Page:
The last of those points is going to be particularly important given the challenges facing HHS in the coming months.  All parties hope that the next open enrollment period for the Affordable Care Act will go more smoothly than the initial sign-up efforts.  Making that happen will, by necessity, involve listening to the expert, hands-on perspectives of healthcare insurers and providers.  The Healthcare Leadership Council has, in fact, developed and provided a number of recommendations, generated from the insights of its member companies, on how to improve upon the previous open enrollment period.

Also, there is rulemaking scheduled this fall related to the Medicare Part D prescription drug program.  I like to think that the regulatory controversy over Part D earlier this year – when the Centers for Medicare and Medicaid Services ceased action on aspects of a proposed rule because of strong response from hundreds of healthcare and patient organizations over the prospects of fewer Part D plan choices and higher drug costs – could have been avoided with more communication between federal authorities and those groups working to preserve a strong, affordable Medicare prescription drug benefit.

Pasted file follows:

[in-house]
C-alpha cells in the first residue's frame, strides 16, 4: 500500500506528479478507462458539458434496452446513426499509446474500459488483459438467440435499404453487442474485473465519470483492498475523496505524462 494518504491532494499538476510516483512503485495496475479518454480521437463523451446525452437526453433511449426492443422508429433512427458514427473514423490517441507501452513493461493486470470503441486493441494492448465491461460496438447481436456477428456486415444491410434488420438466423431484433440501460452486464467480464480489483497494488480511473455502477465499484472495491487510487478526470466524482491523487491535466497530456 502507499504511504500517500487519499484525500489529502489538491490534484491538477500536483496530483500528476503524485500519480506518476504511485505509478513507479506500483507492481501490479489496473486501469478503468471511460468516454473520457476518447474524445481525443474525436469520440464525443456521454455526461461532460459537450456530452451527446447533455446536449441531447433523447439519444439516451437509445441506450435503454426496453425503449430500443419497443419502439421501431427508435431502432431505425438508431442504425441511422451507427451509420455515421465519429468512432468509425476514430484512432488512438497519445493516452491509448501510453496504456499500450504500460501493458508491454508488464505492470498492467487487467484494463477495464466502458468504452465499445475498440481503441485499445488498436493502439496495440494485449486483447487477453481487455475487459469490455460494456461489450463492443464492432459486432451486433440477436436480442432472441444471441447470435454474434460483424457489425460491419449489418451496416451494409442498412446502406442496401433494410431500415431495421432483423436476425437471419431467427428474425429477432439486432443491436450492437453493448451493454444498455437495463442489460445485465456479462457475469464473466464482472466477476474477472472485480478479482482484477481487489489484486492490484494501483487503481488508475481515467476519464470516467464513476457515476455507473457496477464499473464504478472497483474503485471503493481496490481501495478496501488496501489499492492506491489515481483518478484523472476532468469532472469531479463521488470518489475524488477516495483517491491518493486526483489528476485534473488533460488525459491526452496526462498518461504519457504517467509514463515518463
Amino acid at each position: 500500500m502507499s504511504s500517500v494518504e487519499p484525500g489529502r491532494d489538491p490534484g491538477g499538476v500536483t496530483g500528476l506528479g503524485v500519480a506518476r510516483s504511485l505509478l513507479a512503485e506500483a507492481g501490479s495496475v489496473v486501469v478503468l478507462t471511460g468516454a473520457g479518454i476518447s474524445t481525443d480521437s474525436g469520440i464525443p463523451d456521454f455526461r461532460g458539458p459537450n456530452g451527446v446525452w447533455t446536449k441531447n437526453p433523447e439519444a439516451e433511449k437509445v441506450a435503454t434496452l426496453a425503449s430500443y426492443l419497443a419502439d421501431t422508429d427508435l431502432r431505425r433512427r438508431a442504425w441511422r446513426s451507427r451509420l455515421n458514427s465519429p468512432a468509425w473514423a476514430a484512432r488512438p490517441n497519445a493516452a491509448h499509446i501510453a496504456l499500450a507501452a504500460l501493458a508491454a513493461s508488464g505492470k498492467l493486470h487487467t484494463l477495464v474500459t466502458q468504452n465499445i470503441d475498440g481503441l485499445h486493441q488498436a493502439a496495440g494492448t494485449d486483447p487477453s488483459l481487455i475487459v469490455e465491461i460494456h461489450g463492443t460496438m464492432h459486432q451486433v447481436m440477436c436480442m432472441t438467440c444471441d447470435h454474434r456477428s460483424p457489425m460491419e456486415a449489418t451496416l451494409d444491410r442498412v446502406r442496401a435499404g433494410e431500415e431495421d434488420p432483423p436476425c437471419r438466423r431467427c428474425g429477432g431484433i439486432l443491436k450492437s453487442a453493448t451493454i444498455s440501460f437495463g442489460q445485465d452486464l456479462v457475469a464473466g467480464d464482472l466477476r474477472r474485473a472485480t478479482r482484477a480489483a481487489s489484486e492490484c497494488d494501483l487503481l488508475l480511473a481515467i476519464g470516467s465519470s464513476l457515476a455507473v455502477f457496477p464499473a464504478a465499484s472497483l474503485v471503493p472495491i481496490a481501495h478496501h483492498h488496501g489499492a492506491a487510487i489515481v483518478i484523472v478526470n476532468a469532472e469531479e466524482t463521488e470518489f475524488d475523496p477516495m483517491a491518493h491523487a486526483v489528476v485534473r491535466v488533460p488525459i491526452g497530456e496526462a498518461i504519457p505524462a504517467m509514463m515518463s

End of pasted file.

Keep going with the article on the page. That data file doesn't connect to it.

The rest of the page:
With such important issues on the horizon, we strongly applaud the direction Secretary Burwell has set for her department and welcome the opportunity to work with her in achieving shared goals for American healthcare.

The Medicaid Standoff and the Need for Flexibility

July 02, 2014
11:55 am

The White House’s Council of Economic Advisors released a report this week that is clearly intended to intensify the pressure on the 24 states that have, thus far, refused to expand their Medicaid programs, as provided for under the Affordable Care Act.  As we recall, the U.S. Supreme Court ruled that the federal government cannot compel states to go along with the Medicaid eligibility expansion and many, predominantly with Republican governors and/or legislatures, have elected to pass.